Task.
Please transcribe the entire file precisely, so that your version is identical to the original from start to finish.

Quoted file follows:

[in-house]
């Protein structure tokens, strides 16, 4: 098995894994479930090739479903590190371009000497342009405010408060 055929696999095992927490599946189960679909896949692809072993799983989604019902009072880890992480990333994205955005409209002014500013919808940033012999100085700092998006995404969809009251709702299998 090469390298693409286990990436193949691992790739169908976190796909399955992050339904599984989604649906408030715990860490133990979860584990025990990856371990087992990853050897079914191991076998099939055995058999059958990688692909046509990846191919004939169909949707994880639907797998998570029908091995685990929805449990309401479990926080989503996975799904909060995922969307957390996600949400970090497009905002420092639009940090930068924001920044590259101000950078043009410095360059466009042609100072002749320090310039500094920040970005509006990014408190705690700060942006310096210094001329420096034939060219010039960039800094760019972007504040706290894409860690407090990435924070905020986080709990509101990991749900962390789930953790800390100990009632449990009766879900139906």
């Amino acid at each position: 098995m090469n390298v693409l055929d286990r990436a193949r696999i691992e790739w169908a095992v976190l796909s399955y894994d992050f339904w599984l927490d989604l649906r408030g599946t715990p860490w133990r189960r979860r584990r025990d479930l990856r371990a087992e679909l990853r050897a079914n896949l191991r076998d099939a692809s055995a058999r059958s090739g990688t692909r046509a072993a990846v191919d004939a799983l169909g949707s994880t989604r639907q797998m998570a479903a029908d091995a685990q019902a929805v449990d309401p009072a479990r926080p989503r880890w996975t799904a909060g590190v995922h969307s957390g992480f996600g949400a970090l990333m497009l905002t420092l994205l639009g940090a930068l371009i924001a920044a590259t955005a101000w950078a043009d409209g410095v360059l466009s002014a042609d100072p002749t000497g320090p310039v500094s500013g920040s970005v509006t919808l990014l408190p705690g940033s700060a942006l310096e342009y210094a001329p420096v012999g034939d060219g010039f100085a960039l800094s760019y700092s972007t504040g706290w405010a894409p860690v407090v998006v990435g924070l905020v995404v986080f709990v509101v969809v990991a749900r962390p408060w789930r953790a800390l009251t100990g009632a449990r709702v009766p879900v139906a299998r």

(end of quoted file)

[in-house]
């Protein structure tokens, strides 16, 4: 098995894994479930090739479903590190371009000497342009405010408060 055929696999095992927490599946189960679909896949692809072993799983989604019902009072880890992480990333994205955005409209002014500013919808940033012999100085700092998006995404969809009251709702299998 090469390298693409286990990436193949691992790739169908976190796909399955992050339904599984989604649906408030715990860490133990979860584990025990990856371990087992990853050897079914191991076998099939055995058999059958990688692909046509990846191919004939169909949707994880639907797998998570029908091995685990929805449990309401479990926080989503996975799904909060995922969307957390996600949400970090497009905002420092639009940090930068924001920044590259101000950078043009410095360059466009042609100072002749320090310039500094920040970005509006990014408190705690700060942006310096210094001329420096034939060219010039960039800094760019972007504040706290894409860690407090990435924070905020986080709990509101990991749900962390789930953790800390100990009632449990009766879900139906």
């Amino acid at each position: 098995m090469n390298v693409l055929d286990r990436a193949r696999i691992e790739w169908a095992v976190l796909s399955y894994d992050f339904w599984l927490d989604l649906r408030g599946t715990p860490w133990r189960r979860r584990r025990d479930l990856r371990a087992e679909l990853r050897a079914n896949l191991r076998d099939a692809s055995a058999r059958s090739g990688t692909r046509a072993a990846v191919d004939a799983l169909g949707s994880t989604r639907q797998m998570a479903a029908d091995a685990q019902a929805v449990d309401p009072a479990r926080p989503r880890w996975t799904a909060g590190v995922h969307s957390g992480f996600g949400a970090l990333m497009l905002t420092l994205l639009g940090a930068l371009i924001a920044a590259t955005a101000w950078a043009d409209g410095v360059l466009s002014a042609d100072p002749t000497g320090p310039v500094s500013g920040s970005v509006t919808l990014l408190p705690g940033s700060a942006l310096e342009y210094a001329p420096v012999g034939d060219g010039f100085a960039l800094s760019y700092s972007t504040g706290w405010a894409p860690v407090v998006v990435g924070l905020v995404v986080f709990v509101v969809v990991a749900r962390p408060w789930r953790a800390l009251t100990g009632a449990r709702v009766p879900v139906a299998r």